Maine retailers that ship products to Canada could see a sales boost under a new North American free trade deal.

The United States-Mexico-Canada Agreement, the proposed successor to NAFTA, would allow the first $150 (Canadian) of goods bought in the U.S. and shipped to Canada to be duty-free. It also exempts the first $40 from Canadian sales tax.

The current duty-free threshold is only $20 (Canadian), or about $15 (U.S.).

President Trump, Mexican President Enrique Peña Nieto and Canadian Prime Minister Justin Trudeau signed the pact Friday during the G-20 conference in Argentina. The deal, a replacement of the 24-year-old North American Free Trade Agreement, still has to be ratified by the three countries before it takes effect.

“The announced increase in the threshold for duty-free shipments will make our products that much more accessible to our Canadian customers,” said L.L. Bean spokeswoman Carolyn Beem.

The Freeport retailer has been shipping products to Canada for decades and recently launched a dedicated Canadian website with pricing in Canadian dollars and a duties calculator. The company has also partnered with a wholesaler to sell L.L. Bean products at Canadian retailers.


“We have a natural connection with our Canadian customers in both proximity and climate, and we share a love of the outdoors,” Beem said. “Overall we see this as positive for our Canadian business.”

Aside from the benefit to consumers north of the border, the new trade agreement may only have marginal benefits to Maine.

The deal mostly leaves NAFTA in place, but does help the U.S. auto industry by requiring that 40 percent of vehicles be made where workers make at least $16 an hour. The U.S. dairy industry would get more access to the protected Canadian market, and there are new rules for companies in the digital economy.

“It changes things for places creating a lot of digital content or that have a large auto industry,” said Wade Merritt, president of the Maine International Trade Center. “Although we do have some of that here, it is not massive by any stretch, like it would be in other parts of the country.”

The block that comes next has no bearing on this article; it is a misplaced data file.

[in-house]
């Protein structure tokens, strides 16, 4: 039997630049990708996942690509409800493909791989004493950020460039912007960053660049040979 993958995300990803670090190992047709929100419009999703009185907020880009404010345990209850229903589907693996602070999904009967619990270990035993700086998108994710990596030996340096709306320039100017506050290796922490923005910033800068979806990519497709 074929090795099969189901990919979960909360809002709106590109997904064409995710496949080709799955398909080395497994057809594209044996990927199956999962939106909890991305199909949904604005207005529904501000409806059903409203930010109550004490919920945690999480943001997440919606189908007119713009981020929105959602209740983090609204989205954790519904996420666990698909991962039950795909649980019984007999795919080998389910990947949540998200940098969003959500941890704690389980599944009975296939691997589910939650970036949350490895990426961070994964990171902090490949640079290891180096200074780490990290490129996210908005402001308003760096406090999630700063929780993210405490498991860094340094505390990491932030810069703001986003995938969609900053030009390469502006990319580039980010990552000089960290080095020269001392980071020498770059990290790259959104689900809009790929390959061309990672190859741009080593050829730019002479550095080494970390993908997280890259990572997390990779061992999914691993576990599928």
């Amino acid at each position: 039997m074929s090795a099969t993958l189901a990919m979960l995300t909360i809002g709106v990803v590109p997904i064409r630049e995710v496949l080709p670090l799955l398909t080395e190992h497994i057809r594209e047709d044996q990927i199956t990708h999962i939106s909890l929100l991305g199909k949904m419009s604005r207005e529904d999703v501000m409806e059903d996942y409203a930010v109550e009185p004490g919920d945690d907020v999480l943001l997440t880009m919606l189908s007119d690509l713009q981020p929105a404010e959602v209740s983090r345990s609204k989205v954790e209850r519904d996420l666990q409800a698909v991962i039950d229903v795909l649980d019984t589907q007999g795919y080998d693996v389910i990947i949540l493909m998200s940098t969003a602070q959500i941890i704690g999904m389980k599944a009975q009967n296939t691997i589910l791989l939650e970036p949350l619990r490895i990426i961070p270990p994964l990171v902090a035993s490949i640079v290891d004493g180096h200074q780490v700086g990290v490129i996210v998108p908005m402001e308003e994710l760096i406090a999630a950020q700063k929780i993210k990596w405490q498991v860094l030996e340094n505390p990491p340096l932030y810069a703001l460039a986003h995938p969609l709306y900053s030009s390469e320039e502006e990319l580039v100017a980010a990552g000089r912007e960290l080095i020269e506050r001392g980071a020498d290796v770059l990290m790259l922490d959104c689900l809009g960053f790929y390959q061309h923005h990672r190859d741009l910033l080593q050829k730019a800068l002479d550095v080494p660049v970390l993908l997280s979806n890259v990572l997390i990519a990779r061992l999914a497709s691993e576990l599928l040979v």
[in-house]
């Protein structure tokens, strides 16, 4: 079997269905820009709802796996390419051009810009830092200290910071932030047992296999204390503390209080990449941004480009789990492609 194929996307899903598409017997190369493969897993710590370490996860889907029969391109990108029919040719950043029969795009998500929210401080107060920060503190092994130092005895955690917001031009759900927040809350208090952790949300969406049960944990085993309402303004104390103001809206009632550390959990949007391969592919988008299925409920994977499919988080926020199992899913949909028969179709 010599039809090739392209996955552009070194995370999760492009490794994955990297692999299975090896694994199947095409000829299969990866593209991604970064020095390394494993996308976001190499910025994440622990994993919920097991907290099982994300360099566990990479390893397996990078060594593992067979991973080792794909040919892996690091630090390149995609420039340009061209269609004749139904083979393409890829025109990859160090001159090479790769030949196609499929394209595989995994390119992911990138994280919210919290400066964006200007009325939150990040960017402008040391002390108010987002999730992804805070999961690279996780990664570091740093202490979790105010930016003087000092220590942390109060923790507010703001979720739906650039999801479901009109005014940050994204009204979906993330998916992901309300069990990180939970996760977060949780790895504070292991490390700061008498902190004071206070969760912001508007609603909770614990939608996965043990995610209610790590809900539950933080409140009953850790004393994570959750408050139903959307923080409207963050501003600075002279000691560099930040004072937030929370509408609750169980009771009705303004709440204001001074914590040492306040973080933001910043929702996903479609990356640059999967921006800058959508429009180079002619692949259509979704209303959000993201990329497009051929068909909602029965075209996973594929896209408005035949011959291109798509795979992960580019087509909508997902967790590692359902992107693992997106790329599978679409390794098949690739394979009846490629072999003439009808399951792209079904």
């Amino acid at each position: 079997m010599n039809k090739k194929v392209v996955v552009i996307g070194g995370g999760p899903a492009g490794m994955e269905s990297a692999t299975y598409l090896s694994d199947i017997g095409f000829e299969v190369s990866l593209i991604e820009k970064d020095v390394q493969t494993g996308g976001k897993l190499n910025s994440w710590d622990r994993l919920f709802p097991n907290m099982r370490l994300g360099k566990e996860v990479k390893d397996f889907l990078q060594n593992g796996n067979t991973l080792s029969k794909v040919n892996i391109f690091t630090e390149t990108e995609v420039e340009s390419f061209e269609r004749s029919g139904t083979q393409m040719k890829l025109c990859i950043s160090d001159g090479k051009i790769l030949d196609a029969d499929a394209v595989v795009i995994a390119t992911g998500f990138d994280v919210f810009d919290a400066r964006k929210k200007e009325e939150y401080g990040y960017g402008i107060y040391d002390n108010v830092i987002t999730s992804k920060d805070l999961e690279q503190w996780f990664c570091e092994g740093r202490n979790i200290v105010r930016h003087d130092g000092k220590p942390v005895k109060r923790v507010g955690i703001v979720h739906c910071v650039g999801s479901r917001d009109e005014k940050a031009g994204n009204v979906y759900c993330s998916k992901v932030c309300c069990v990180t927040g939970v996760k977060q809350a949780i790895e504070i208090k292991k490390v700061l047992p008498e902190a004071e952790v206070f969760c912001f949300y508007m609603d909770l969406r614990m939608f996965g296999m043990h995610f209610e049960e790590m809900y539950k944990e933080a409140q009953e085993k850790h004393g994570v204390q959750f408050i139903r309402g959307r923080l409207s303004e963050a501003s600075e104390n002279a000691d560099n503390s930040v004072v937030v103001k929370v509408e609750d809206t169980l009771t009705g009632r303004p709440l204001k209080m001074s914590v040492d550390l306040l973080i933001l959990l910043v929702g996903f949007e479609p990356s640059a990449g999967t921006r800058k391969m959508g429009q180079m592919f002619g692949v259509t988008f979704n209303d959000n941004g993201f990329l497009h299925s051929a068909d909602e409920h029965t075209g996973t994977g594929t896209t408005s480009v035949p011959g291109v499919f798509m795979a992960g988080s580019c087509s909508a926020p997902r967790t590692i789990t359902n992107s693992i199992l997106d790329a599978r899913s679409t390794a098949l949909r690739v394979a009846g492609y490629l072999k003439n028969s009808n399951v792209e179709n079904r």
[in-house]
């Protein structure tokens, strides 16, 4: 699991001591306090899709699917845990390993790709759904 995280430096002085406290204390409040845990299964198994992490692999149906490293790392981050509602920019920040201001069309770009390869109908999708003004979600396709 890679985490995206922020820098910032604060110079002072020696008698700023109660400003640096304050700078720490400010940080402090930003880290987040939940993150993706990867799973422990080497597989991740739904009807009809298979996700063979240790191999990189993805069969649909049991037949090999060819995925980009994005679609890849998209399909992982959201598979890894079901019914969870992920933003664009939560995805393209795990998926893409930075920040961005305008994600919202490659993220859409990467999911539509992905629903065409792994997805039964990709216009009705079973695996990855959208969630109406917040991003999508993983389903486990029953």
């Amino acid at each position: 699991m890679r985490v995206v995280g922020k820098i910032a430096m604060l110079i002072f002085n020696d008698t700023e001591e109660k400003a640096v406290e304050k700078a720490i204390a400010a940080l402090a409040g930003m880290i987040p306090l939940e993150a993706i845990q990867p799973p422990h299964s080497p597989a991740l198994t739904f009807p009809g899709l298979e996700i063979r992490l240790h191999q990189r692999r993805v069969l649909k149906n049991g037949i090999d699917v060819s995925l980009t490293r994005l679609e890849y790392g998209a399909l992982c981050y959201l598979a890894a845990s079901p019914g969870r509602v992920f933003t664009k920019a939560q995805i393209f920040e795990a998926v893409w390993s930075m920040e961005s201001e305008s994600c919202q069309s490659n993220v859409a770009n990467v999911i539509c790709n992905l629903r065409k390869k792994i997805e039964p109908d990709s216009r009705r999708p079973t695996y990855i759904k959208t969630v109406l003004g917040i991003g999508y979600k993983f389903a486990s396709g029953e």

Maine exported $1.2 billion worth of products to Canada in 2017, 45 percent of its entire exports, according to the trade center. Lobster, wood products, paper and aircraft parts were some of the top exports, some by Canadian companies operating in Maine, Merritt said.

The new deal does not address persistent trade issues for Maine companies such as tariffs on Canadian softwood and aluminum and steel put in place by the Trump administration. Maine companies mostly dodged Canadian tariffs imposed this summer in retaliation for the steel and aluminum taxes.


“That is obviously disappointing for us, because these are two issues we’d like addressed,” Merritt said.

Maine’s dairy industry could benefit from more market access in Canada, even though it will not be shipping milk across the border directly, said Julie Marie Bickford, from the Maine Dairy Industry Association.

“What we hope happens is it opens up new international markets for U.S. dairy, and it will help drive up prices for farmers who desperately need higher prices right now,” she said.

Even though the deal is signed, it still needs to be ratified by Congress and the governments in Canada and Mexico. The timeline for when that might happen is uncertain, but it may not happen until sometime in 2019.

Asked whether they would vote to ratify the deal, Maine Sens. Susan Collins, a Republican, and Angus King, an independent, said in a joint statement they would continue to review the deal and talk to Mainers to see if it benefits the state and its small businesses.

“In addition, we urge the administration to turn its full attention to other trade issues that are harming our state, including the retaliatory tariffs China has levied on Maine lobster and import taxes on steel that have significantly increased costs for manufacturers,” the senators said.


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